Snow & Cold

Discussion in 'Photography Beginners' Forum' started by Dionysus, Sep 24, 2008.

  1. Dionysus

    Dionysus TPF Noob!

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    I plan to do a lot of winter/snow photography this winter....do i need anything special to keep the camera warm, or will it function normally in cold weather?
     
  2. Big Mike

    Big Mike I am Big, I am Mike Staff Member Supporting Member

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    The camera will probably be fine...as long as we are not talking about extremely cold temps...like -30 ~ -40 etc. Remember that the L in LCD stands for liquid...so you don't want your LCD screen to freeze. Lubrication on moving parts can also get thick.

    The biggest functional issue will be the batteries. They loose power very quickly when it's cold. They get better when they warm up, so you can 're-heat' them to get some power back. It's recommended that you have at least two or three batteries and keep the spares in your pockets, under your jacket. Then you can swap them when the one in the camera dies.

    Lastly, you need to be aware of condensation. When your camera & lens are cold and you take it into a warm & humid...condensation will form all all surfaces, possibly inside the camera as well as outside. To stop this, you should seal up your gear before you go inside. Best option is a sealed plastic 'zip lock' bag...but if you just keep the camera in a zipped up camera bag and let it warm up gradually before you open the bag, that is better than nothing.
     
  3. Overread

    Overread has a hat around here somewhere Staff Member Supporting Member

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    if you are doing the camera bag idea silica gel is your best friend :)
     
  4. GeneralBenson

    GeneralBenson TPF Noob!

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    Tel me more. I plan on doing the same things. Zip lock bag for camera with silica gel inside the bag?
     
  5. mrodgers

    mrodgers No longer a newbie, moving up!

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    You are going to be outside in cold temps with very low moisture level in the air. When you put the camera in the ziploc bag while outside, the air inside the bag is the same low moisture level air from outside. Bring your sealed ziploc bag inside with the camera in and allow the camera to warm up gradually.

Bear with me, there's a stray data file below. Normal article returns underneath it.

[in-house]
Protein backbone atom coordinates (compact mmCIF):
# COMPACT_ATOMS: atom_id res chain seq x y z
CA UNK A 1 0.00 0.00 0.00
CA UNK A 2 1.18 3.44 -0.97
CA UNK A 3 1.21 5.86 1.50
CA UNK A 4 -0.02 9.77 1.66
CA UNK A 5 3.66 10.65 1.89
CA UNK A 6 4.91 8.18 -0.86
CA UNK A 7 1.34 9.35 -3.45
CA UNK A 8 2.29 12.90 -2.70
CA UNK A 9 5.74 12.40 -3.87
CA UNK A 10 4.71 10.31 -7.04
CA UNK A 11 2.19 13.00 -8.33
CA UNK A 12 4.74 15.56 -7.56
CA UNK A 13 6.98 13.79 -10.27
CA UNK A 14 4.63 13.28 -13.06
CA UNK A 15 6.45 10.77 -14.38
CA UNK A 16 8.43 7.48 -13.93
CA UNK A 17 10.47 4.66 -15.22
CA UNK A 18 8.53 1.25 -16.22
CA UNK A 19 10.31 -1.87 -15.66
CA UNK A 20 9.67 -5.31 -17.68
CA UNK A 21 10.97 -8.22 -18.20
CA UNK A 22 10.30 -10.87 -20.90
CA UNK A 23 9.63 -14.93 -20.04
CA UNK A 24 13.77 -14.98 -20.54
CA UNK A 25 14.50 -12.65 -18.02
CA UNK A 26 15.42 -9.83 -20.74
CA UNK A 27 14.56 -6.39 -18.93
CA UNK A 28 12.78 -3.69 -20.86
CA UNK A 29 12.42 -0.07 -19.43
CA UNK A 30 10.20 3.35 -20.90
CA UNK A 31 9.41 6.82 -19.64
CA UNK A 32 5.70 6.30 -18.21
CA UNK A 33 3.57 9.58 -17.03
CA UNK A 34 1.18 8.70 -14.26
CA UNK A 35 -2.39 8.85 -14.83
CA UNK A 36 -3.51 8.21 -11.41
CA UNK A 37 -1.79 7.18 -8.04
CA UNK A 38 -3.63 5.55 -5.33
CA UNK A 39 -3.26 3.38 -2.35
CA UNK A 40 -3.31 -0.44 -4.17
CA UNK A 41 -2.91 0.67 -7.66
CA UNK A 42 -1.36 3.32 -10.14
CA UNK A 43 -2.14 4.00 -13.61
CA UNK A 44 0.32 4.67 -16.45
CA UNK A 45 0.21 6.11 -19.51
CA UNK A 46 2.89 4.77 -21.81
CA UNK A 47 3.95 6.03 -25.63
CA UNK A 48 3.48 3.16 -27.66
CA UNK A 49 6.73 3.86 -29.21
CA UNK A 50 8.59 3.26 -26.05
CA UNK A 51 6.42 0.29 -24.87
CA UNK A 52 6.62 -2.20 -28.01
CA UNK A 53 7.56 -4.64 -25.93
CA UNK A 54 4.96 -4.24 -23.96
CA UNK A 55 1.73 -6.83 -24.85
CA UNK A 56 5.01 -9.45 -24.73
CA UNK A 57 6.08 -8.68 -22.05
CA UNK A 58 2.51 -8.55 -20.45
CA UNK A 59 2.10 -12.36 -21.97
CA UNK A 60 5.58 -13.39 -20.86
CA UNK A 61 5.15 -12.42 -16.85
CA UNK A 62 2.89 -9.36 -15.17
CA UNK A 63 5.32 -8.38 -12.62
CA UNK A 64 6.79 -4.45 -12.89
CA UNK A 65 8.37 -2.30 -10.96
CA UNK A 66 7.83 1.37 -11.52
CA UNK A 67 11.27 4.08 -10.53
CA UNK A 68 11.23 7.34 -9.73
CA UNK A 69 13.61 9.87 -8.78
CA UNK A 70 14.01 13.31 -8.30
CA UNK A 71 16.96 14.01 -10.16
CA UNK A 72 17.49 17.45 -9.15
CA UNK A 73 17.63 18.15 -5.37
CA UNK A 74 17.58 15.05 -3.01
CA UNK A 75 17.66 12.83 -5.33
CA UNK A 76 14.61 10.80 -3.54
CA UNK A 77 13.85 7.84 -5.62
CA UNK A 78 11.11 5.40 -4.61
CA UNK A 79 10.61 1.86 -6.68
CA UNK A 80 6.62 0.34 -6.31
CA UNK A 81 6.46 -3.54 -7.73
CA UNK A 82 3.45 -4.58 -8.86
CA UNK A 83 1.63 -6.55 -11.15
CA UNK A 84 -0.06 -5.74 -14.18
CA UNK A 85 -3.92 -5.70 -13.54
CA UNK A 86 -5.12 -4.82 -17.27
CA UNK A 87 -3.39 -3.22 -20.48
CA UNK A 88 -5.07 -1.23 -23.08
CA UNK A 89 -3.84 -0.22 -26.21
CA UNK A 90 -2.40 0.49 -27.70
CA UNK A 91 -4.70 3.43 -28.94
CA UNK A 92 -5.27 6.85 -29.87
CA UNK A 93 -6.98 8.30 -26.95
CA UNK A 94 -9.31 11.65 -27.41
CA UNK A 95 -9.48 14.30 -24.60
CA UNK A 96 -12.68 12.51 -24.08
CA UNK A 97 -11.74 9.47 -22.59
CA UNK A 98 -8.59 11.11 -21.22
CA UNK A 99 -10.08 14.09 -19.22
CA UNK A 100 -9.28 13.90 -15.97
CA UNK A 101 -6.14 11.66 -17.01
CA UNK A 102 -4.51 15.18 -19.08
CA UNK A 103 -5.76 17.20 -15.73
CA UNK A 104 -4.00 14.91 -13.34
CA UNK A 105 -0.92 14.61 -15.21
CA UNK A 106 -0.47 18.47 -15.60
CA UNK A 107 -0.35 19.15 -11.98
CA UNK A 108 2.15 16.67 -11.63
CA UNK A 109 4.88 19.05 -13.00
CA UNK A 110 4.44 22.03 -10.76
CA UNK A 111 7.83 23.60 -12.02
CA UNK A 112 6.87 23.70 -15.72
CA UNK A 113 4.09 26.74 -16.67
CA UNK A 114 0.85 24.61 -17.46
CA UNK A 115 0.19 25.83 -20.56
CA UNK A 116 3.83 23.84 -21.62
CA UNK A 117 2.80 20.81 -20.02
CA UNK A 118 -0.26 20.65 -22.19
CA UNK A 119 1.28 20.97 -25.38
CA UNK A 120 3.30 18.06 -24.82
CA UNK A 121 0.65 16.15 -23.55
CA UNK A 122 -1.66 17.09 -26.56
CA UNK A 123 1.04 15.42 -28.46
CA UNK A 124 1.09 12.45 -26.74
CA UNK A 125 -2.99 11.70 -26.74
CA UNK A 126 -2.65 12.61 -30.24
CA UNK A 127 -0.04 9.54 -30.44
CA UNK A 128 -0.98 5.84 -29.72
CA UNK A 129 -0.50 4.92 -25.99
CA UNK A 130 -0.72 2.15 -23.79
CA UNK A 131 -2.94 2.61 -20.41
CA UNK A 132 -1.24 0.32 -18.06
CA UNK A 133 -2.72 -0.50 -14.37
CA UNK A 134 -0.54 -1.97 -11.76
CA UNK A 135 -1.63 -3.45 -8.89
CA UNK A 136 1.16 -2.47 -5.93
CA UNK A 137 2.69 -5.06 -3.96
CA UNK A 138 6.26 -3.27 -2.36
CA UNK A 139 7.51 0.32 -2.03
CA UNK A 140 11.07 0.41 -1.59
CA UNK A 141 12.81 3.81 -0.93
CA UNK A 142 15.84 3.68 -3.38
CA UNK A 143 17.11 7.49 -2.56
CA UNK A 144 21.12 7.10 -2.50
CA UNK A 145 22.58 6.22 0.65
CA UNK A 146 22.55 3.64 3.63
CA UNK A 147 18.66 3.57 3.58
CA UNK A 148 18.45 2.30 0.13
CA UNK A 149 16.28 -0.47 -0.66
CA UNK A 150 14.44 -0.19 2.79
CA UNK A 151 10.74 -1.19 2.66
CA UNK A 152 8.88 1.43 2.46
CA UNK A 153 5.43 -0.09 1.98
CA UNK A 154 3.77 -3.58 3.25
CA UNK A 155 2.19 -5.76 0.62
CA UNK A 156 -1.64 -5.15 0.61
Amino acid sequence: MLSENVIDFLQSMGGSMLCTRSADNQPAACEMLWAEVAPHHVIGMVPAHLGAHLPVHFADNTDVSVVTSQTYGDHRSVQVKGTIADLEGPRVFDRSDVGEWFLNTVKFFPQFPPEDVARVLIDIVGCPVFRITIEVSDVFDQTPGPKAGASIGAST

If you just bring your camera inside without the bag, it is the moisture in the warm air inside your house/shelter that will condense on your cold camera surfaces. By putting it in a sealable bag outside, you are essentially also filling the bag with the dry outside air, thus there is very little moisture to condense on your equipment surfaces.

    The silica gel was recommended for inside your normal camera bag because a camera bag does not seal airtight. Thus, the warm humid air from indoors can leach into the bag before your equipment is warmed up enough to prevent possible condensation.
     
  6. Big Mike

    Big Mike I am Big, I am Mike Staff Member Supporting Member

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    It's usually a good idea to keep some desiccant (silica gel) in your camera bag. Especially if your camera bag is usually kept closed. If you do get any moisture in there, it could easily start to be a breeding ground for mold etc. The silica gel absorbs the moisture to keep things dry.
     
  7. mrodgers

    mrodgers No longer a newbie, moving up!

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    Hmm.... One thing that I've never known.... How long do you keep silica gel? When should you replace it?

    Just one of those things you never think about.
     
  8. Big Mike

    Big Mike I am Big, I am Mike Staff Member Supporting Member

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    It depends :er: :lol:

    I've heard a few people say that those little packets that you see in shoe boxes or when you buy a leather bag etc....won't really do much for you, especially if you do actually get any moisture in your camera bag. Still, I always grab them and just toss them into my camera bags anyway.
    I believe that silica gel does get 'saturated' but I've heard that you can dry it out again by heating it up (in the microwave, for example).

    You can even buy reusable packs of silica gel, and just dry it out when needed.
    http://www.bhphotovideo.com/c/product/242571-REG/Pelican_PC1500D_Silica_Gel.html
     

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